• ‘Wasting assets’ — items with an expected life of 50 years or less such as antique clocks, pleasure boats and most non-fine wines
  • ISAs or PEPs
  • UK government gilts and Premium Bonds
  • Betting, lottery or pools winnings

You do not pay Capital Gains Tax when inheriting an asset (though you may do if you go on to dispose of it and it increases in value). Gifts to your spouse, civil partner or a charity are usually tax-free, too.

What is the rate of Capital Gains Tax for high earners?

Capital Gains Tax is charged at different rates for basic- and higher- or additional-rate taxpayers. There are separate rates for different chargeable assets, too, as follows:

  • Basic-rate taxpayers pay 18% on gains from residential property and 10% on gains from other chargeable assets.
  • Higher- and additional-rate taxpayers pay 28% on gains from residential property and 20% on gains from other chargeable assets.
  • A discounted rate of 10% can apply if you make gains from certain business assets. This is known as Business Asset Disposal Relief, formerly called entrepreneurs’ relief.

What Capital Gains Tax allowances are available?

Like other forms of tax, every individual has an annual allowance on which Capital Gains Tax does not apply. This is officially known as the annual exempt amount.

For the 2023/24 tax year, the allowance is set at £6,000 for individuals, meaning that you can earn up to £6,000 in tax-free profits on relevant assets. This was recently reduced by the government, however, having stood at £12,300 for the 2022/23 tax year. It will be cut further to £3,000 from April 2024.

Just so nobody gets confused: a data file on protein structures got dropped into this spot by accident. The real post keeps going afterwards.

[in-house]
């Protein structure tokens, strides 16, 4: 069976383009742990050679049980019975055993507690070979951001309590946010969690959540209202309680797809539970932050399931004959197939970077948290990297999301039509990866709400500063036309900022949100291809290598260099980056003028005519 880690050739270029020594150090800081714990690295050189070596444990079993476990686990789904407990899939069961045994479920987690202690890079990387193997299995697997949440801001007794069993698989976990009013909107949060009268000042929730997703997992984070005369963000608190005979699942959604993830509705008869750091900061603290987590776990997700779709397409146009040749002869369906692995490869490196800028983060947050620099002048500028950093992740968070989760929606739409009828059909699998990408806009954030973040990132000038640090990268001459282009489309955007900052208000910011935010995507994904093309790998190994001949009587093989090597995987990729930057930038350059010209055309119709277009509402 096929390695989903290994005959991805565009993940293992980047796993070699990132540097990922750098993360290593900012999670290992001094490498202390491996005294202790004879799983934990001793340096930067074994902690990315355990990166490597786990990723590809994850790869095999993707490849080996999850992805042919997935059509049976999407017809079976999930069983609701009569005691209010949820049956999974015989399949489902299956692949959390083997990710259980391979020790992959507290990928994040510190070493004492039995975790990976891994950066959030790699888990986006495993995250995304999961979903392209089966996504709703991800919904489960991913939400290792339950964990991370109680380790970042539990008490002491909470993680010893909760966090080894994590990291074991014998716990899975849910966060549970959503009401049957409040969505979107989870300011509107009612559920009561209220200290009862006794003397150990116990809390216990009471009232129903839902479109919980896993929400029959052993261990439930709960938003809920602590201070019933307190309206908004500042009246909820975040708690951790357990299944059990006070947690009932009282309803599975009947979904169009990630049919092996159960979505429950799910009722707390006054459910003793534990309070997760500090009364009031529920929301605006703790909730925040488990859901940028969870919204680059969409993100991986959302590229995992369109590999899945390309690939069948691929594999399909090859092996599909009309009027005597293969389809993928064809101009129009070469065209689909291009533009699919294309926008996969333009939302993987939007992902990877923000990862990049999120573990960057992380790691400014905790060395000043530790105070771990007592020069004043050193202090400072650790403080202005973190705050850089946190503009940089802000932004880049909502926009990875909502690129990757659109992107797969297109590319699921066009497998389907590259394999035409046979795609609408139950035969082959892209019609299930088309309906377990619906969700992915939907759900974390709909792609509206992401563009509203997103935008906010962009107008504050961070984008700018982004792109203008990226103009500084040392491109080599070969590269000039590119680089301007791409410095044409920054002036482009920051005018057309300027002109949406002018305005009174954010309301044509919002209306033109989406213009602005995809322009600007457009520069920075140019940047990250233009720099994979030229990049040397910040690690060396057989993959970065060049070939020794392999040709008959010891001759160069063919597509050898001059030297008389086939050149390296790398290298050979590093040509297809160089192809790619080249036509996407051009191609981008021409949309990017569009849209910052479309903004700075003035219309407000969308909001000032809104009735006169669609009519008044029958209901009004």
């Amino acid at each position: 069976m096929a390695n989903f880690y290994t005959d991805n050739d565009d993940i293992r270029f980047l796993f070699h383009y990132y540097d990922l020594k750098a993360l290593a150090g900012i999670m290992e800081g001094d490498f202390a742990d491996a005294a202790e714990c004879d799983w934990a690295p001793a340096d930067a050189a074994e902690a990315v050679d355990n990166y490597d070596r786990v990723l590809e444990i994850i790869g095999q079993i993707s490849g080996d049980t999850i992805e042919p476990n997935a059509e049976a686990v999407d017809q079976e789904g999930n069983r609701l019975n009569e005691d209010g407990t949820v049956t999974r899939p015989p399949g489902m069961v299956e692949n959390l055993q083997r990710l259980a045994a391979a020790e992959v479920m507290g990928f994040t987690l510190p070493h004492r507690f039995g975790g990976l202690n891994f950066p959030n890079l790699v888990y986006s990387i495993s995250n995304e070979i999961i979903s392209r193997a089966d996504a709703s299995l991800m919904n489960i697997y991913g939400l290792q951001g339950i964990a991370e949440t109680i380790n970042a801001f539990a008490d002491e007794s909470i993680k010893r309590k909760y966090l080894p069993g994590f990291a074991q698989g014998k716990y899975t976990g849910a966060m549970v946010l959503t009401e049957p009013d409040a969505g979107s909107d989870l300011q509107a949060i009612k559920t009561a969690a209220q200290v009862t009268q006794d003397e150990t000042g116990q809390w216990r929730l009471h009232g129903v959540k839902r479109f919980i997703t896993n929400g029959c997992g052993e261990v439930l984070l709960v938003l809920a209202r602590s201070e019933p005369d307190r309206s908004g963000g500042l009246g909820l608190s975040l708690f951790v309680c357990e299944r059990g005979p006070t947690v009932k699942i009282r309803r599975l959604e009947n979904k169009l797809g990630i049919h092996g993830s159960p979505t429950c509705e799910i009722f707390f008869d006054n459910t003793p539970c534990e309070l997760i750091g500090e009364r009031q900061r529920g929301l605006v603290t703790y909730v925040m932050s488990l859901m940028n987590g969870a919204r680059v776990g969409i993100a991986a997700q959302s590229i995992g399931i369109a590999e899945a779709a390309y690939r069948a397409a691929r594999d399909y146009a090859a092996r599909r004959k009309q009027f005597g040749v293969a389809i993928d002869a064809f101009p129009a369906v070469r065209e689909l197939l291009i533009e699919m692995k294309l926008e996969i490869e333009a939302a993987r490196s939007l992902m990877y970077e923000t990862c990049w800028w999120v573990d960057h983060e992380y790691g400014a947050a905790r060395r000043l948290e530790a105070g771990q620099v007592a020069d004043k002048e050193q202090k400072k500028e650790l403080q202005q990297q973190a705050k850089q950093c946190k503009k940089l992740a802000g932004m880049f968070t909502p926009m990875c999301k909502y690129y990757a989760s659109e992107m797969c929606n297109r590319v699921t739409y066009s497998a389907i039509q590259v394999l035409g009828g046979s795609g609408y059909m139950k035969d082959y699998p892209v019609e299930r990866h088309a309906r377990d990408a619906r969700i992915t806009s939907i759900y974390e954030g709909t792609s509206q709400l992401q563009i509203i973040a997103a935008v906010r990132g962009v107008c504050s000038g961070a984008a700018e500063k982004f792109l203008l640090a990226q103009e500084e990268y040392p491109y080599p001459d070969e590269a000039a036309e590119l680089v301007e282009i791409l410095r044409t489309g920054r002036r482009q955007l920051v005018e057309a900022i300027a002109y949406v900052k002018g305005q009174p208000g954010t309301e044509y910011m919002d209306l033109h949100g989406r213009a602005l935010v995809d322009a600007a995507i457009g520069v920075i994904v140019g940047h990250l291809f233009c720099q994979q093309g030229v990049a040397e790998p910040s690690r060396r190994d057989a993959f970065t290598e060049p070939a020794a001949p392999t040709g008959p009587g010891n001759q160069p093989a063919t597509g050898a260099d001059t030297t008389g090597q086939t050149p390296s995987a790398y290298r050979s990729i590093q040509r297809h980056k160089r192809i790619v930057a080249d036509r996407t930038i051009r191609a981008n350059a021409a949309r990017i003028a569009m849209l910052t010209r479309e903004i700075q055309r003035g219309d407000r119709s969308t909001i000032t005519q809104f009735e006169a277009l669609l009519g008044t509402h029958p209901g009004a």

If you have joint ownership of an asset with another person, you can use both of your allowances, doubling the amount of tax-free profit that you can make on it. And if you are married or in a civil partnership, you can exchange assets tax-free. Note that, if you later sell them, you will be charged on the gain made from your joint ownership, not after transferral.

Be aware that you cannot carry forward any unused allowance into the next tax year, either, so you must use it or lose it. Our specialist advisers can appraise your position and ensure that you take advantage of available allowances in a timely manner.

Is the Capital Gains Tax allowance additional to the personal allowance?

Capital gains are taxed differently to your regular income and come with a separate annual tax-free allowance, additional to your personal allowance for income.